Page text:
Unexpected Draining From the Ear

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How to Drain an Ear Infection....5

If you are experience unexpected draining from the ear, it very well could be caused from an infection. Learn about what might be causing your ear drainage with help from a practicing pediatrician in this free video on ear care.

Part of the Video Series: Ear Care & Treatments
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Video Transcript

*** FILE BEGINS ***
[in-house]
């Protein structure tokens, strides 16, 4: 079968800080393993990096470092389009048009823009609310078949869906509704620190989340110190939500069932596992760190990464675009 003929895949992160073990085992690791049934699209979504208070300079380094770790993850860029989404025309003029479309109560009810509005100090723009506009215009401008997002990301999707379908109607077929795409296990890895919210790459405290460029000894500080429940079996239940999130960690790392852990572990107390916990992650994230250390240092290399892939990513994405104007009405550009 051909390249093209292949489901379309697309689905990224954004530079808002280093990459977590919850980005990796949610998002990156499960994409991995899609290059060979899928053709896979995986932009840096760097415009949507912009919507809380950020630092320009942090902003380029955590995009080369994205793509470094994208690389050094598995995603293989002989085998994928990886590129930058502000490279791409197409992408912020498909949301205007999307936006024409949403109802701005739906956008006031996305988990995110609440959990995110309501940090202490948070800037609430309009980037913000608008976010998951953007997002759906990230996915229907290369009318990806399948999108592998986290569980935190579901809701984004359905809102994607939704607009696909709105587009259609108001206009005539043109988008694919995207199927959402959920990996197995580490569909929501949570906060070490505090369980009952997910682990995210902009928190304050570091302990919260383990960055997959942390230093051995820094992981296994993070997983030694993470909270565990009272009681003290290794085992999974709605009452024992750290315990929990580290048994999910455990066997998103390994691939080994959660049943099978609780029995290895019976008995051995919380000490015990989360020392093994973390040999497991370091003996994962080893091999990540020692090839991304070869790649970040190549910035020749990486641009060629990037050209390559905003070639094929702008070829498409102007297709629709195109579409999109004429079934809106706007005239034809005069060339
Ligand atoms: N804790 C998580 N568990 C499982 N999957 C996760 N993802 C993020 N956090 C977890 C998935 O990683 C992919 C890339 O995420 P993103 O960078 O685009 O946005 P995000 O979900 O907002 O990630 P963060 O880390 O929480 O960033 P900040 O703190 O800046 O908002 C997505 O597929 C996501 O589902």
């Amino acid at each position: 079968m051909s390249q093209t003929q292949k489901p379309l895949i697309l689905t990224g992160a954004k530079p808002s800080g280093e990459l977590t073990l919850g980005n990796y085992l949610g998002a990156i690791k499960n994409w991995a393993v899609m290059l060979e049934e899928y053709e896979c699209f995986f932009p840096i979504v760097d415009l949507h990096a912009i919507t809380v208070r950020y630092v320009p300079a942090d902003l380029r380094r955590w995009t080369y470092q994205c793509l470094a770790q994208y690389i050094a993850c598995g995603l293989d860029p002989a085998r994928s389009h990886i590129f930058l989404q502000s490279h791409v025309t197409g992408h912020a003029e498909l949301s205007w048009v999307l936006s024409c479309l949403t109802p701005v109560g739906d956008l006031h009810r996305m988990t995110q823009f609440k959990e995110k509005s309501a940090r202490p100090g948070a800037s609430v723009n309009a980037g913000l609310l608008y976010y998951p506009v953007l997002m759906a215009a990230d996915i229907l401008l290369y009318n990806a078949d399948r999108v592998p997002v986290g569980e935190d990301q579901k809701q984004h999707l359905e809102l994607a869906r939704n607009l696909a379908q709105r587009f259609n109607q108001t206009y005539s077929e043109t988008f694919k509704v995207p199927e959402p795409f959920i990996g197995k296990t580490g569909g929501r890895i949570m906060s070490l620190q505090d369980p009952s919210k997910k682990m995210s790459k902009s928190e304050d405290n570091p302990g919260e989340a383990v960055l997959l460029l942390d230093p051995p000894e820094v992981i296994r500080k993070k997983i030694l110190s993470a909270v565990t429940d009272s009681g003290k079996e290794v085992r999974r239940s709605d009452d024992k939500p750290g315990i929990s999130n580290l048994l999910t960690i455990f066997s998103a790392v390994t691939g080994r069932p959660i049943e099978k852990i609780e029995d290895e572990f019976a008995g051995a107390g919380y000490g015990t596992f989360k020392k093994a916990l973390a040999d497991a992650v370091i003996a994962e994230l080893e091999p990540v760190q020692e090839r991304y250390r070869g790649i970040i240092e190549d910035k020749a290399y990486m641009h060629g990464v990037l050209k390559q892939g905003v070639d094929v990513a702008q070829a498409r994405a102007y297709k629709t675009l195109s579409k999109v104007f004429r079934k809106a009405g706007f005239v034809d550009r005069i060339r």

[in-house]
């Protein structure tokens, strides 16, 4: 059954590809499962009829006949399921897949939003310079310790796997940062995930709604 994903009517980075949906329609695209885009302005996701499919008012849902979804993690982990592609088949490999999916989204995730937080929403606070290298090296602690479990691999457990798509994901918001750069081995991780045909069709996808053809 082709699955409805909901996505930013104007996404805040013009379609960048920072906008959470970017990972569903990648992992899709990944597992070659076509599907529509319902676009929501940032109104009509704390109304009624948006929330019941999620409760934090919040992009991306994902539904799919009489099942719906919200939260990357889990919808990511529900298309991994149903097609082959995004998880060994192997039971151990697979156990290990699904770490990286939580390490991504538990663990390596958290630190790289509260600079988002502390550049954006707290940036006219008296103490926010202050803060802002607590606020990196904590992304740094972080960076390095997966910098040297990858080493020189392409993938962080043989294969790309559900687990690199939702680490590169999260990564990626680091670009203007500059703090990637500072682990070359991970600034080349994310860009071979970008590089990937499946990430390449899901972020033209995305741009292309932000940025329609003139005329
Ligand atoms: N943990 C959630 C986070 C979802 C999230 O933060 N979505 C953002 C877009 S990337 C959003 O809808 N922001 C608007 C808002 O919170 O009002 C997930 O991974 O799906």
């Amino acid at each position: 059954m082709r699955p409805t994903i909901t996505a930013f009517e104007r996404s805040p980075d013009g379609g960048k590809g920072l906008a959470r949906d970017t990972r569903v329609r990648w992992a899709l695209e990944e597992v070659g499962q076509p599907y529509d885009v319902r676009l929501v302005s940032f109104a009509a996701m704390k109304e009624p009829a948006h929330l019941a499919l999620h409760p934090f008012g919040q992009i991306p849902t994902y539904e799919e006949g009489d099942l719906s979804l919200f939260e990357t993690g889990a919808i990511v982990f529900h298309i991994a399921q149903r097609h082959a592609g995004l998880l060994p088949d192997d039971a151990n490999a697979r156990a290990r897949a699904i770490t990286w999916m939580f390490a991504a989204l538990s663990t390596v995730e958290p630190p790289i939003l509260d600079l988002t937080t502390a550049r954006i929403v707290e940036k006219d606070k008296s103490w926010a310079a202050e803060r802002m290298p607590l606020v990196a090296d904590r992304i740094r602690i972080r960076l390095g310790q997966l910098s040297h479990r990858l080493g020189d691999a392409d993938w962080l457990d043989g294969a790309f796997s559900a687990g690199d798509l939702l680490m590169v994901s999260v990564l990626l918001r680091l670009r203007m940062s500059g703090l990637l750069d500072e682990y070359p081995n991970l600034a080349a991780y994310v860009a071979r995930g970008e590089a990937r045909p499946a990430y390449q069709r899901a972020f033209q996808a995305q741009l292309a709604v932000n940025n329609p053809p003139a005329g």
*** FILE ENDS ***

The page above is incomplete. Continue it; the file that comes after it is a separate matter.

Hi. I'm Dr. David Hill, and today we're going to be talking about how to tell if your ear is starting to drain. So, let's talk about why somebody's ear would drain. Well, there's some kind of obvious reasons: maybe they've been swimming, or diving, you get some water in your ear and now it's coming out. Hopefully, you know if you've been swimming or diving. However, what about mystery drainage from the ear? What if something is coming out that you didn't expect to be there? Well, the first question is what is the source of the drainage? When we think about the anatomy of the ear, we consider the outer ear, the external auditory canal, which starts at the hole where the sound goes in and ends at the eardrum. That's kind of a tunnel that is lined with skin and tissue and sometimes you can get an infection there. We call that a swimmer's ear, or an otitis externa. As those infections worsen, they can cause drainage. That's usually a very painful condition, so if you've got that sort of pain and drainage, there's a good chance that you have a swimmer's ear. Another hallmark of swimmer's ear is that it hurts when you pull on or push on the external portions of the ear. Because that pulls and pushes on those tissues that line the external auditory canal. Now, another potential source for ear drainage is a little deeper. It's on the other side of the eardrum, in what we call the middle ear. This is an air-filled space that holds the bones that transmit sound vibrations from the eardrum into the cochlea, the nerve that carries the sound vibration into the brain. As a result of a cold, or a sinus infection, sometimes you can get a fluid collection there in the middle ear. And if that fluid becomes badly infected, it may eat right through the eardrum and drain out. Usually just before the drainage, the eardrum becomes quite painful. But, immediately after the drainage, there's not so much pressure on the eardrum and it doesn't tend to hurt. This drainage would probably look like pus. It may even smell foul, and it gives you instant relief of pain, in contrast to the external ear infection, swimmer's ear, which would continue to hurt. Now, usually those eardrums heal up very nicely on their own; often by the time patients make it to the doctor, we don't even see the hole anymore. But you probably should get looked at, to make sure that your doctor knows what's going on and can treat any conditions that may require antibiotics or other treatment. Talking about how to know when you're having drainage out of your ear, I'm Dr. David Hill.


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